Join The Conversation With Mishpacha's Weekly Newsletter



On Guard!

C.S. Teitelbaum

The British monarchy is famous for its majestic military ceremonies and splendidly outfitted guards. Mishpacha Jr. spoke to Lieutenant Colonel Simon Soskin, Brigade Major of the London Horse Guards, at their headquarters in Whitehall, a stone’s throw from Buckingham Palace

Tuesday, September 08, 2015

The iconic uniformed guards at the palace are a famous tourist attraction. Are they there for security or just for show? Nowadays, they’re mostly ceremonial, but there’s also a security aspect. One of the ways Britain has been honoring its monarch since the 1600s is by protecting them and glorifying their reign with the provision of guards 24/7. A guard is placed outside Buckingham Palace, St. James Palace, and Windsor Palace — the royal family’s three London residences — as well as at the Tower of London, to guard the crown jewels. Having been through real wars, the guards are highly skilled and very conscious of the security aspect.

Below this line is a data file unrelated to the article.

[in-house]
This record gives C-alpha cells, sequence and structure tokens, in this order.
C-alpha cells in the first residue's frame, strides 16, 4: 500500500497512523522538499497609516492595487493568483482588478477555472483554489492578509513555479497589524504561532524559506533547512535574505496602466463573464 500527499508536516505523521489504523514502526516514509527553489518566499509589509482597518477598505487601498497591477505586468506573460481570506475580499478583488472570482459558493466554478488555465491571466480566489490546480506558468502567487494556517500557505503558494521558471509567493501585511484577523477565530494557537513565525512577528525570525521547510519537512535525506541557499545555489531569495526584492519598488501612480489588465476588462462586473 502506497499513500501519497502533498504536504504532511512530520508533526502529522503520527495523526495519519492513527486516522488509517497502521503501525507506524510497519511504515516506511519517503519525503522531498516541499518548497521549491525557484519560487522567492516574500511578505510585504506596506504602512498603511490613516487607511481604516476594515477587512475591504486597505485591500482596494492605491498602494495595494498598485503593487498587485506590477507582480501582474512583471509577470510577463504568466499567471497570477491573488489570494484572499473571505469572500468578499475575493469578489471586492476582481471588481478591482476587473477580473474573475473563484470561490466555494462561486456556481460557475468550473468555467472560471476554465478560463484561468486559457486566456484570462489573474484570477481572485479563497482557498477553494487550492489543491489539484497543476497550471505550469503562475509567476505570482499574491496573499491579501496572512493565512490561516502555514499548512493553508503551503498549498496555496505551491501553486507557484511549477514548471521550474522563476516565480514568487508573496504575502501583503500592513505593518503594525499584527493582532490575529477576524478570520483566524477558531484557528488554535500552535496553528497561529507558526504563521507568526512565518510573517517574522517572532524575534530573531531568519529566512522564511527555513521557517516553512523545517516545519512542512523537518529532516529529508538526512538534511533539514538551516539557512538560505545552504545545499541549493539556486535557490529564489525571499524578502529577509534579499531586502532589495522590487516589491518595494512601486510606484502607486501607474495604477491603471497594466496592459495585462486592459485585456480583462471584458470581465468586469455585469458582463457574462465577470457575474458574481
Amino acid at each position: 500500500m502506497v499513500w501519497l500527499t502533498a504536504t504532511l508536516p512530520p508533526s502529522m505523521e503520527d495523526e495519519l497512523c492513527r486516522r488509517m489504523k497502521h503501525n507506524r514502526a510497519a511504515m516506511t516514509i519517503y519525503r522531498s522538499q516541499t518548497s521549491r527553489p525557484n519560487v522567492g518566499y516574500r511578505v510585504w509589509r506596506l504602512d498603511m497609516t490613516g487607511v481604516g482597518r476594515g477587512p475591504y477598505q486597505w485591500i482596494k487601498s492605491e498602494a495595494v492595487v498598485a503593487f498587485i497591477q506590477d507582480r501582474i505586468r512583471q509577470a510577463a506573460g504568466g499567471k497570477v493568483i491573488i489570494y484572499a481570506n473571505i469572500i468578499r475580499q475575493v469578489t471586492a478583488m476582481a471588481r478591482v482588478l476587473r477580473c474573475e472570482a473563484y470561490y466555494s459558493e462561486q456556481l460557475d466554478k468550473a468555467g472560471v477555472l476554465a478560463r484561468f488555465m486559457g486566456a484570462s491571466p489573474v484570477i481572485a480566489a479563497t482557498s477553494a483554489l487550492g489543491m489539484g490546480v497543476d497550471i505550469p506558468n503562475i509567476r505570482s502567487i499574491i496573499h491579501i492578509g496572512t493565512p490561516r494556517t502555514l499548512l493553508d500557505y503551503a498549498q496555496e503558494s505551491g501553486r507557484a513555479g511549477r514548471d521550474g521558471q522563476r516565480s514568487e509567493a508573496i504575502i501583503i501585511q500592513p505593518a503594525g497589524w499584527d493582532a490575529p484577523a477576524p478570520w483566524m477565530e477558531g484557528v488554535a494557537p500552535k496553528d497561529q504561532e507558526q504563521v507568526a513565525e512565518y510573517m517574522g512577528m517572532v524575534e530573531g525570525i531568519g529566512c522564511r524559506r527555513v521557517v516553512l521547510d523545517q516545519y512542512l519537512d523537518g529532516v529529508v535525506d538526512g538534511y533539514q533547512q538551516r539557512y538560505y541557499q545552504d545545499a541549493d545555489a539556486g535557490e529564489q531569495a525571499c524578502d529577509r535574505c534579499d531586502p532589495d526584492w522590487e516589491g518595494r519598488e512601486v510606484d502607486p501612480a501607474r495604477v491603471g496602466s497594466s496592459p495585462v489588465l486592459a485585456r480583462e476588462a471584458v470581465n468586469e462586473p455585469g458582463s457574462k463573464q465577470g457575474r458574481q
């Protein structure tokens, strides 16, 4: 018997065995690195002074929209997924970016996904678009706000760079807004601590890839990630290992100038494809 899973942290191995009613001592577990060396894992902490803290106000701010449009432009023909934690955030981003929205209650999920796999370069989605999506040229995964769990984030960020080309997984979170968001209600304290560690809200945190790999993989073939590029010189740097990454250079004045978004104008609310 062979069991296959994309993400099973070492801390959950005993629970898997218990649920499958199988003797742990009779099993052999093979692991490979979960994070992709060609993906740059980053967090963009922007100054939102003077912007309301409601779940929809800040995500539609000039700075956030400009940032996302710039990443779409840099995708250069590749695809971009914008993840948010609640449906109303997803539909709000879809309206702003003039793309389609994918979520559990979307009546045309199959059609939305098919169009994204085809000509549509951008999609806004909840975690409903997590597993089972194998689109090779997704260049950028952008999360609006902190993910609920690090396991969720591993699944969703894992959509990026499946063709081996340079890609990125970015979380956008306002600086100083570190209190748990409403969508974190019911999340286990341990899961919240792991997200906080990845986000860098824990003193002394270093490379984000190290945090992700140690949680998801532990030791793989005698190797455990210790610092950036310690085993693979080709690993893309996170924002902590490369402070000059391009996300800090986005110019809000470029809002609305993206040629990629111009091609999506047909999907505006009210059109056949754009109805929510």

To read the rest of this story, please buy this issue of Mishpacha or sign up for a weekly subscription

Share this page with a friend. Fill in the information below, and we'll email your friend a link to this page on your behalf.

Your name
Your email address
You friend's name
Your friend's email address
Please type the characters you see in the image into the box provided.
CAPTCHA
Message


MM217
 
The Fortunes of War
Rabbi Moshe Grylak We’re still feeling the fallout of the First World War
Some Lessons, But Few Portents
Yonoson Rosenblum What the midterms tell us about 2020
Vote of Confidence
Eyan Kobre Why I tuned in to the liberal radio station
5 out of 10
Rabbi Dovid Bashevkin Top 5 Moments of the Kinus
Day in the Life
Rachel Bachrach Chaim White of KC Kosher Co-op
When Less is More
Rabbi Ron Yitzchok Eisenman How a good edit enhances a manuscript
It’s My Job
Jacob L. Freedman “Will you force me to take meds?”
They’re Still Playing My Song?
Riki Goldstein Yitzy Bald’s Yerav Na
Yisroel Werdyger Can’t Stop Singing
Riki Goldstein Ahrele Samet’s Loi Luni
Double Chords of Hope
Riki Goldstein You never know how far your music can go
Will Dedi Have the Last Laugh?
Dovid N. Golding Dedi and Ding go way back
Battle of the Budge
Faigy Peritzman Using stubbornness to grow in ruchniyus
The Challenging Child
Sarah Chana Radcliffe Strategies for raising the difficult child
Bucking the Trend
Sara Eisemann If I skip sem, will I get a good shidduch?
The Musician: Part 1
D. Himy, M.S. CCC-SLP and Zivia Reischer "If she can't read she'll be handicapped for life!"